1. The Chicago Blues - Between 1911 and 1914 many people were interested in the publications of W.C. Handy - "Memphis Blues" (1912) and "St. Louis Blues" (1914) Situation after the Second World War: The Blacks packed their belongings and went towards the North The influence of these blacks brought Chicago a lot of capital Muddy Waters, a young slide guitarist, came from Mississippi to Chicago and the Chicago Blues was born. It's the thank to Muddy Waters, who create the blueprint of a modern, electric Blues-band without trumpets and saxophone Shortly afterwards there were everywere in Chicago bands like the band of Muddy Waters Now Chicago was famous for the Blues, but the competition between the performers was hard In the 50's a saying was coined: "The Blues had a baby and they named it Rock'n Roll" Suddenly Elvis Presley and Bill Haley were the word, later Soul-music The local scene needed urgent a transfusion of fresh blood In the west side of Chicago young performers were inspired of B.
B. Kings way to sing and play and set up a new style Blues in general: The lyrics are mostly autobiographicly and show personal features and experiences of the authors Other themes: unemployment, hunger, financial misery, homesickness, loneliness and unfaithfulness The Blues consists of three lines: The first is repeat, mostly sang in the same or similar melody. A tension is built by the performer. The third line is in most cases a reaction: an answer, a explanation or a reason. The Chicago Jazz In the second half of the 19th century there was a streetmusictradition in the South of the USA Already less fixed and so more "jazzy" Jelly Roll Morton, who maintained that he "invented the Jazz in year 1902", played in New Orleans. He was a fantastic composer of Blues, Blues-songs, Ragtimes and Stompes In the same way Nick LaRocca maintained to invent the Jazz, but that was also improbable A headpresenter of the early Jazz from New Orleans was Buddy Bolden.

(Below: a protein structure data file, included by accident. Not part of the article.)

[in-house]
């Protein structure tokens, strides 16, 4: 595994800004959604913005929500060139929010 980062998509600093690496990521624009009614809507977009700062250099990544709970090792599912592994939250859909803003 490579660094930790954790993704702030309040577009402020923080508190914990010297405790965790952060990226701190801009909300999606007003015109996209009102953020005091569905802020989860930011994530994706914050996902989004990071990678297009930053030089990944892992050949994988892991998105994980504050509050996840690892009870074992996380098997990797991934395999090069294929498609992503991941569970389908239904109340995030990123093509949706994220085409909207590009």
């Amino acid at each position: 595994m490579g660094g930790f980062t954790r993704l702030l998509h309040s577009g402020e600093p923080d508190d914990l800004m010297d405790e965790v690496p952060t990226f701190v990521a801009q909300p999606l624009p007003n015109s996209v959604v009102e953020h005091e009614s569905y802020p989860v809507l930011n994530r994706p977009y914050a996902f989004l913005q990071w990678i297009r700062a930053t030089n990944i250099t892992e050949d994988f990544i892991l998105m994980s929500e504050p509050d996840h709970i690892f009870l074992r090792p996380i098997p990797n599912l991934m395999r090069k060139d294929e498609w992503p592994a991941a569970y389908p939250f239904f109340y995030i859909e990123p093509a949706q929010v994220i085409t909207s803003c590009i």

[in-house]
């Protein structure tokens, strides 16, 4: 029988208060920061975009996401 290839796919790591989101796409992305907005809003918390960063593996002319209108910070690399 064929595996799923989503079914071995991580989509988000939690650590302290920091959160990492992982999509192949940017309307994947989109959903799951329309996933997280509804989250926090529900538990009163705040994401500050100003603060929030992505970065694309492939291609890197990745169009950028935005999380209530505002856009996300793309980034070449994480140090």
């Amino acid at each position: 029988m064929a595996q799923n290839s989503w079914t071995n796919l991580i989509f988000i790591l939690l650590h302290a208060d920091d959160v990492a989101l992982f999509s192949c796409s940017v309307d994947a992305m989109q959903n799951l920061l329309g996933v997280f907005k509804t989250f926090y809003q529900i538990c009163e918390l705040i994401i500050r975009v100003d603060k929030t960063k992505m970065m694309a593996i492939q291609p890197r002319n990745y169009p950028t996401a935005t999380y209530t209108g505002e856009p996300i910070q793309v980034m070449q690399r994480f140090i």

In the 1920's a lot of black performers from New Orleans came to Chicago A cause was the night-life district of Chicago Storyville Some pupils and students of the white middle-class, who heard the New Orleans Jazz in the Soutside of Chicago, started to copy their black examples and developed their own style Jazz in general: The Jazz had the roots in the Blues, the Spirituals and Gospels and in different nationmusics Jazz is very spontaneous, vigorous and expressiv It has the " liberty to have many forms" The selfexpression of the performer, his character and his message are the focus of interrest A subordination: Free Jazz: Without any definition of bar Word comes from "Jézabel" -> Jazz-Belle and means the good Jazz "Jézabel" was a famous prostitute